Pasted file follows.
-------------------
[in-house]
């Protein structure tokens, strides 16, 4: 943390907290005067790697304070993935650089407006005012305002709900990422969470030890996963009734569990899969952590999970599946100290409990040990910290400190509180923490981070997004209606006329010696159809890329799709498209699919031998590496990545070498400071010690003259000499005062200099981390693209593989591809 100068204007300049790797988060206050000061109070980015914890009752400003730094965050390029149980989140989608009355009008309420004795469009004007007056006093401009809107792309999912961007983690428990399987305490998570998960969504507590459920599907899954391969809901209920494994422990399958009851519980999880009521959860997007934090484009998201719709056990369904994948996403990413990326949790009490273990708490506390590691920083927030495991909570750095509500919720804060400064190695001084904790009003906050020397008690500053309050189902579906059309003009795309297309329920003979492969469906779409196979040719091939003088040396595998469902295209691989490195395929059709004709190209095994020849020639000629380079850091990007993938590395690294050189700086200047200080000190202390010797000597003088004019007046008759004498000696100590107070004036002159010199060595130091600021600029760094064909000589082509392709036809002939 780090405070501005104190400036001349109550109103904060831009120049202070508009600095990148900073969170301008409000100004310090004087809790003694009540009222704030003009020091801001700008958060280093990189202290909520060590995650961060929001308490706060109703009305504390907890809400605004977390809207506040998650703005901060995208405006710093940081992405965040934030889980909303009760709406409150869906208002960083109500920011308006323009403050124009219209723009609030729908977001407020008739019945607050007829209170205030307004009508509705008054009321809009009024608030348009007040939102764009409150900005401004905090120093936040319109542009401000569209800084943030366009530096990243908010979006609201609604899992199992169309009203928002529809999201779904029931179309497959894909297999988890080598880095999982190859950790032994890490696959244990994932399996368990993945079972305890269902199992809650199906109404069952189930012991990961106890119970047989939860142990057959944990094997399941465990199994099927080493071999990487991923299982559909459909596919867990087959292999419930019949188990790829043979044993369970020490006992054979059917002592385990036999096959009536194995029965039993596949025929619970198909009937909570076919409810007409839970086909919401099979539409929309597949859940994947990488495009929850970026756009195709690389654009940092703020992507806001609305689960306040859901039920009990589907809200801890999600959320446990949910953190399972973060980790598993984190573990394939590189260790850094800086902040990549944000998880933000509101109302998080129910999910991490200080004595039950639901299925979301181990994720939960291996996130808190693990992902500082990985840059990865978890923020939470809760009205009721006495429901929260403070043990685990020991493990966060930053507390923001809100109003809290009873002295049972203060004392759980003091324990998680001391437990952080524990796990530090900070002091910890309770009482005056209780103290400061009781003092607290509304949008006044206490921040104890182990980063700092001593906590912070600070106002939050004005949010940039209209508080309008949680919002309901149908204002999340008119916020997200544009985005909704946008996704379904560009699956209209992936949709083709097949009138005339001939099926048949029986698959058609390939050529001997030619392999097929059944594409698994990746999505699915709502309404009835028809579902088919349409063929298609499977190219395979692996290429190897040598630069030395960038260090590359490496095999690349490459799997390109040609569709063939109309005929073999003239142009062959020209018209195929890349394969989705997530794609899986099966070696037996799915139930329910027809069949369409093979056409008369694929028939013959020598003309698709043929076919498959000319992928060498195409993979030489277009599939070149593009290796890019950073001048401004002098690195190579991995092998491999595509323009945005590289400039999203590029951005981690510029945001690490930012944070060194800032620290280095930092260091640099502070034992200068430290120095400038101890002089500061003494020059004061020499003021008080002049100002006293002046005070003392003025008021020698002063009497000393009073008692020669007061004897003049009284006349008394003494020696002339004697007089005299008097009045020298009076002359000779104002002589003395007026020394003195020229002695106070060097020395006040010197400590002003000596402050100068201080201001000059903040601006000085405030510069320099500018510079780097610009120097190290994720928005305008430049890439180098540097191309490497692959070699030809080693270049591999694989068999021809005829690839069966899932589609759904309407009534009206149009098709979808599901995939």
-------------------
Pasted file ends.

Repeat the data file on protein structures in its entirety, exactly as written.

[in-house]
């Protein structure tokens, strides 16, 4: 943390907290005067790697304070993935650089407006005012305002709900990422969470030890996963009734569990899969952590999970599946100290409990040990910290400190509180923490981070997004209606006329010696159809890329799709498209699919031998590496990545070498400071010690003259000499005062200099981390693209593989591809 100068204007300049790797988060206050000061109070980015914890009752400003730094965050390029149980989140989608009355009008309420004795469009004007007056006093401009809107792309999912961007983690428990399987305490998570998960969504507590459920599907899954391969809901209920494994422990399958009851519980999880009521959860997007934090484009998201719709056990369904994948996403990413990326949790009490273990708490506390590691920083927030495991909570750095509500919720804060400064190695001084904790009003906050020397008690500053309050189902579906059309003009795309297309329920003979492969469906779409196979040719091939003088040396595998469902295209691989490195395929059709004709190209095994020849020639000629380079850091990007993938590395690294050189700086200047200080000190202390010797000597003088004019007046008759004498000696100590107070004036002159010199060595130091600021600029760094064909000589082509392709036809002939 780090405070501005104190400036001349109550109103904060831009120049202070508009600095990148900073969170301008409000100004310090004087809790003694009540009222704030003009020091801001700008958060280093990189202290909520060590995650961060929001308490706060109703009305504390907890809400605004977390809207506040998650703005901060995208405006710093940081992405965040934030889980909303009760709406409150869906208002960083109500920011308006323009403050124009219209723009609030729908977001407020008739019945607050007829209170205030307004009508509705008054009321809009009024608030348009007040939102764009409150900005401004905090120093936040319109542009401000569209800084943030366009530096990243908010979006609201609604899992199992169309009203928002529809999201779904029931179309497959894909297999988890080598880095999982190859950790032994890490696959244990994932399996368990993945079972305890269902199992809650199906109404069952189930012991990961106890119970047989939860142990057959944990094997399941465990199994099927080493071999990487991923299982559909459909596919867990087959292999419930019949188990790829043979044993369970020490006992054979059917002592385990036999096959009536194995029965039993596949025929619970198909009937909570076919409810007409839970086909919401099979539409929309597949859940994947990488495009929850970026756009195709690389654009940092703020992507806001609305689960306040859901039920009990589907809200801890999600959320446990949910953190399972973060980790598993984190573990394939590189260790850094800086902040990549944000998880933000509101109302998080129910999910991490200080004595039950639901299925979301181990994720939960291996996130808190693990992902500082990985840059990865978890923020939470809760009205009721006495429901929260403070043990685990020991493990966060930053507390923001809100109003809290009873002295049972203060004392759980003091324990998680001391437990952080524990796990530090900070002091910890309770009482005056209780103290400061009781003092607290509304949008006044206490921040104890182990980063700092001593906590912070600070106002939050004005949010940039209209508080309008949680919002309901149908204002999340008119916020997200544009985005909704946008996704379904560009699956209209992936949709083709097949009138005339001939099926048949029986698959058609390939050529001997030619392999097929059944594409698994990746999505699915709502309404009835028809579902088919349409063929298609499977190219395979692996290429190897040598630069030395960038260090590359490496095999690349490459799997390109040609569709063939109309005929073999003239142009062959020209018209195929890349394969989705997530794609899986099966070696037996799915139930329910027809069949369409093979056409008369694929028939013959020598003309698709043929076919498959000319992928060498195409993979030489277009599939070149593009290796890019950073001048401004002098690195190579991995092998491999595509323009945005590289400039999203590029951005981690510029945001690490930012944070060194800032620290280095930092260091640099502070034992200068430290120095400038101890002089500061003494020059004061020499003021008080002049100002006293002046005070003392003025008021020698002063009497000393009073008692020669007061004897003049009284006349008394003494020696002339004697007089005299008097009045020298009076002359000779104002002589003395007026020394003195020229002695106070060097020395006040010197400590002003000596402050100068201080201001000059903040601006000085405030510069320099500018510079780097610009120097190290994720928005305008430049890439180098540097191309490497692959070699030809080693270049591999694989068999021809005829690839069966899932589609759904309407009534009206149009098709979808599901995939």